There is a phrase in business that suggests that metrics create behavior—“What gets measured gets managed.”
We all have a great deal of experience with metrics. From infancy we are all measured. When did we walk? When did we say the alphabet? In school we all were measured against our peers and against grade-level skills that should be acquired. We also have experience with measurements altering our behavior. Our grades in school may be an example. Did they make us work harder or better?
In our business at Ernst & Young we struggle with metrics all the time! If our measurements are not comprehensive, measuring many things other than just bottom-line results, we do not maintain the balance we need. We measure retention of executives, community activities, and a hundred other things.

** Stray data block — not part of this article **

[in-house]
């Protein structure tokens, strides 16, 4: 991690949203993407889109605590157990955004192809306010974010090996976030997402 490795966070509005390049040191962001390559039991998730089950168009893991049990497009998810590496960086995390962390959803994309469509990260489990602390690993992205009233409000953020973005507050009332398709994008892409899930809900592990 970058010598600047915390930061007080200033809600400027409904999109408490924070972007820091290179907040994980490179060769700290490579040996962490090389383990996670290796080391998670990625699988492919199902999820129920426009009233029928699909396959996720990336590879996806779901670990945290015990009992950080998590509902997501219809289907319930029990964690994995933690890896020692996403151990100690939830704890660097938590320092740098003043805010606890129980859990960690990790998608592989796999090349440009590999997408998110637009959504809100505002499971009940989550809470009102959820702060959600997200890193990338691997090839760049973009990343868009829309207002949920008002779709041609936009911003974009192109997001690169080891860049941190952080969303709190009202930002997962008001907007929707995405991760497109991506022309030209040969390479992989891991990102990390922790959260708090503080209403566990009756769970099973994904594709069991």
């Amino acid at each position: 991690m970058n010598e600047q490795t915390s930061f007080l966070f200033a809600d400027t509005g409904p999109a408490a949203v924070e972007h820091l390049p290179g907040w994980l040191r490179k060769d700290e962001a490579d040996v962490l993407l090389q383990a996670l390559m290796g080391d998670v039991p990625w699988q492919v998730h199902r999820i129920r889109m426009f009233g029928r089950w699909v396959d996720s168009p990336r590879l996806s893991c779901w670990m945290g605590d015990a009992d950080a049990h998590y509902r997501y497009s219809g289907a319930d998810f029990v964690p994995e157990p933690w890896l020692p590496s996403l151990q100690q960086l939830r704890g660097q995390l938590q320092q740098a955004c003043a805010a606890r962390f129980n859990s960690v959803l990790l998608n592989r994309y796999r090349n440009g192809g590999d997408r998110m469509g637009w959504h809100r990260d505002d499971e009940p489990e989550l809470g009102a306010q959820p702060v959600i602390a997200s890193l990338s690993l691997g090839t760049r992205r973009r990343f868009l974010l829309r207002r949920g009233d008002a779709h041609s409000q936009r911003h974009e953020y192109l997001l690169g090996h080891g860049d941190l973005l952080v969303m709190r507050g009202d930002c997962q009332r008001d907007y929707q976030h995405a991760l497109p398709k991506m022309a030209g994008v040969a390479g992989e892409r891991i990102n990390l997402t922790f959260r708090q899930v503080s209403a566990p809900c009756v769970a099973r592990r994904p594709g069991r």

A new business has to have ways to measure, too. Potential customer contacts, sales calls, and sales themselves are ways of measuring different activities in the sales cycle. All are important to creating the behavior that creates the sale. Customer satisfaction measurements are important to maintaining long-term relationships. “The good news about metrics is that they matter,” business pundits say. And “the bad news about metrics is that they matter.”
The point entrepreneurs must remember is that metrics that facilitate and measure progress go well beyond the simple, short-term financial metrics. The more effective and directed toward the factors that show long-term success ...
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